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Commonwealth v. United States

United States District Court, W.D. Kentucky, Paducah Division

March 22, 2017

COMMONWEALTH OF KENTUCKY by and through the EDUCATION AND WORKFORCE DEVELOPMENT CABINET OFFICE FOR THE BLIND, Plaintiff,
v.
UNITED STATES OF AMERICA, by and through the Honorable John Mattis, Secretary of Defense, and the Honorable Robert M. Speer, Acting Secretary of the Army, Defendant.

          MEMORANDUM OPINION AND ORDER

          Thomas B. Russell, Senior Judge United States District Court

         Previously, the Court held that the Randolph-Sheppard Act, ch. 638, 49 Stat. 1559 (1936) (codified as amended at 20 U.S.C. §§ 107-107e), required the Government to afford blind vendors priority when bidding on solicitations to provide dining-facility-attendant services for Fort Campbell, Kentucky. Only days before the Court issued its opinion, however, Congress instructed the Secretary of Defense to promulgate regulations clarifying that the Act called for no such preference. In light of that statement, the Court stayed its earlier order pending publication of the forthcoming regulation, which the Department released for public comment last year. The Office for the Blind has, once again, renewed its motion to lift the stay, arguing that there is no reason to await the Department's final regulation. Having considered the competing interests at issue, the Court agrees. Accordingly, the Office for the Blind's Motion to Lift Stay, [R. 71], is GRANTED.

         I.

         The general facts of this case are described in this Court's many prior opinions, but are repeated as necessary to resolve the Office for the Blind's present motion. On December 29, 2014, this Court held that the U.S. Department of the Army wrongly denied blind persons priority in bidding on a contract to provide dining-facility-attendant services for Fort Campbell, Kentucky. See Kentucky ex rel. Educ. & Workforce Dev. Cabinet Office for the Blind v. United States, No. 5:12-CV-00132-TBR, 2014 WL 7375566, at *4-8 (W.D. Ky. Dec. 29, 2014). Accordingly, the Court enjoined the Department to renegotiate that contract after affording the Office for the Blind's licensed vendor the preference due under the Randolph-Sheppard Act. Id. at *14.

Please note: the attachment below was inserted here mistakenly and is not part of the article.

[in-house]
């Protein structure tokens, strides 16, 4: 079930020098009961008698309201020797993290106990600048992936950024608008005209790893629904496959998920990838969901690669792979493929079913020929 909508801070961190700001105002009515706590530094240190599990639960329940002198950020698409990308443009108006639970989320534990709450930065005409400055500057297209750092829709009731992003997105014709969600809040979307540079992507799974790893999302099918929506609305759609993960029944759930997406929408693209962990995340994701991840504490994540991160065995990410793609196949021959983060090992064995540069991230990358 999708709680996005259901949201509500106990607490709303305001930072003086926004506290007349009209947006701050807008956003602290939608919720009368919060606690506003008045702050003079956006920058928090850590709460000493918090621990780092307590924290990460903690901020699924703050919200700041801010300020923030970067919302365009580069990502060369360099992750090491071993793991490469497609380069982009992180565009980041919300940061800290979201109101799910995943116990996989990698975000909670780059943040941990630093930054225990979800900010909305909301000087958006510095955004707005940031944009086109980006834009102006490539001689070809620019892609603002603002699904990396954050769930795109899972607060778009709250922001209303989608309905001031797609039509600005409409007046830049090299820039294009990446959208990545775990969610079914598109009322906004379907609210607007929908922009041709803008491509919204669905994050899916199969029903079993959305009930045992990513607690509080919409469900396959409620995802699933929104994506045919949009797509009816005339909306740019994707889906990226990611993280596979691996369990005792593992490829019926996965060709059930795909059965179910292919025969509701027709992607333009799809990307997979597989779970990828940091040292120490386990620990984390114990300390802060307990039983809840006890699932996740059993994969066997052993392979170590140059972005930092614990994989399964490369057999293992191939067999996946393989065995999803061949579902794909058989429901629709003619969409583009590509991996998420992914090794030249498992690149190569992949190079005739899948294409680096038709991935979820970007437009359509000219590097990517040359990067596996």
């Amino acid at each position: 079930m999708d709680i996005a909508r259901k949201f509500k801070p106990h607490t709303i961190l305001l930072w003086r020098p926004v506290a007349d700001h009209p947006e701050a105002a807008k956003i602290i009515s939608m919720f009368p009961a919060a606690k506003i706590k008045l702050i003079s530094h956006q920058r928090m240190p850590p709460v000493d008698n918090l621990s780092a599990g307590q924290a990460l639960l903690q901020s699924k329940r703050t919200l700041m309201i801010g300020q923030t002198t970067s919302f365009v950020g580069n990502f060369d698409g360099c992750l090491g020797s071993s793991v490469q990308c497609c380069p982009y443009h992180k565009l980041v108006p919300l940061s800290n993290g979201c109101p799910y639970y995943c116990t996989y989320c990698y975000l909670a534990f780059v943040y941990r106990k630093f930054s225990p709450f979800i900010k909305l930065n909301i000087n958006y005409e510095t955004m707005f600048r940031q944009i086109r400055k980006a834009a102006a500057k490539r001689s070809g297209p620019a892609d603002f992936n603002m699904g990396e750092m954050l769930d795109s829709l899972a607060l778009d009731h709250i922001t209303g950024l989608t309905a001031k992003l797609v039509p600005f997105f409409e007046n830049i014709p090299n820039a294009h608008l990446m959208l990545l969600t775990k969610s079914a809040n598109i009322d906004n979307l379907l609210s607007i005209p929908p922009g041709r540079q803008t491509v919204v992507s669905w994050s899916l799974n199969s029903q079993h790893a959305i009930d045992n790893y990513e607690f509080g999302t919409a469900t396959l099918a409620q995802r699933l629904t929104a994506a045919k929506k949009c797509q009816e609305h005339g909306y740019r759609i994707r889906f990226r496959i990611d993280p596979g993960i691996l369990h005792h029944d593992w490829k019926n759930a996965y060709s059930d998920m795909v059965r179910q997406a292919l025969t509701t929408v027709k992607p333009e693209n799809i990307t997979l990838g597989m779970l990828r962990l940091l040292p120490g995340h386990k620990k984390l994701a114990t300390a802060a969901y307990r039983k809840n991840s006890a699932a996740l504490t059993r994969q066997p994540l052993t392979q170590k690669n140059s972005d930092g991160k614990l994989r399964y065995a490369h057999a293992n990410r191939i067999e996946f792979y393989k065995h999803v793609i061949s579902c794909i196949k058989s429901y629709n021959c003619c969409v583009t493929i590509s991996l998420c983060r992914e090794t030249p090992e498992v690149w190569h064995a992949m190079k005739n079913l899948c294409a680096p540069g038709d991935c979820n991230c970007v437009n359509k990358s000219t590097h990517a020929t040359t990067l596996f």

Only days before the Court entered that injunction, however, Congress passed the Carl Levin and Howard P. “Buck” McKeon National Defense Authorization Act for Fiscal Year 2015, Pub. L. No. 113-291, 128 Stat. 3292 (2014). Among other things, the Act adopted the explanatory statement of Chairman McKeon as the functional equivalent of “a joint explanatory statement of a committee of conference.” § 5, 128 Stat. at 3312- 13 (codified at 10 U.S.C. § 101 note). The explanatory statement, in turn, directed the Secretary of Defense to promulgate, within 180 days, regulations clarifying that blind vendors were not entitled to preferential status when bidding on contracts to provide dining-facility-attendant services (as opposed to contracts to provide full-food services). See Staff of H. Comm. on Armed Servs., 113th Cong., Carl Levin and Howard P. “Buck” McKeon National Defense Authorization Act for Fiscal Year 2015: Legislative Text and Joint Explanatory Statement 786-87 (Comm. Print 2015), as reprinted in 160 Cong. Rec. H8671, H8691 (daily ed. Dec. 4, 2014).

         In light of the conflict between the Court's opinion and the explanatory statement, the Government moved to stay the Court's order. [See R. 43 at 1 (Motion to Stay).] Originally, Court agreed to stay its order during the 180-day period during which the Department was to publish the proposed regulation. See Kentucky ex rel. Educ. & Workforce Dev. Cabinet Office for the Blind v. United States, No. 5:12-CV-00132-TBR, 2015 WL 1541987, at *4 (W.D. Ky. Apr. 7, 2015). The 180-day period elapsed, however, and no regulation followed. Because the Department had made some progress toward promulgating the regulation, though, the Court left the stay intact. See Kentucky ex rel. Educ. & Workforce Dev. Cabinet Office for the Blind v. United States, No. 5:12-CV-00132-TBR, 2015 WL 4718525, at *3 (W.D. Ky. Aug. 7, 2015); Kentucky ex rel. Educ. & Workforce Dev. Cabinet Office for the Blind v. United States, No. 5:12-CV-000132-TBR, 2015 WL 7313422, at *3 (W.D. Ky. Nov. 19, 2015).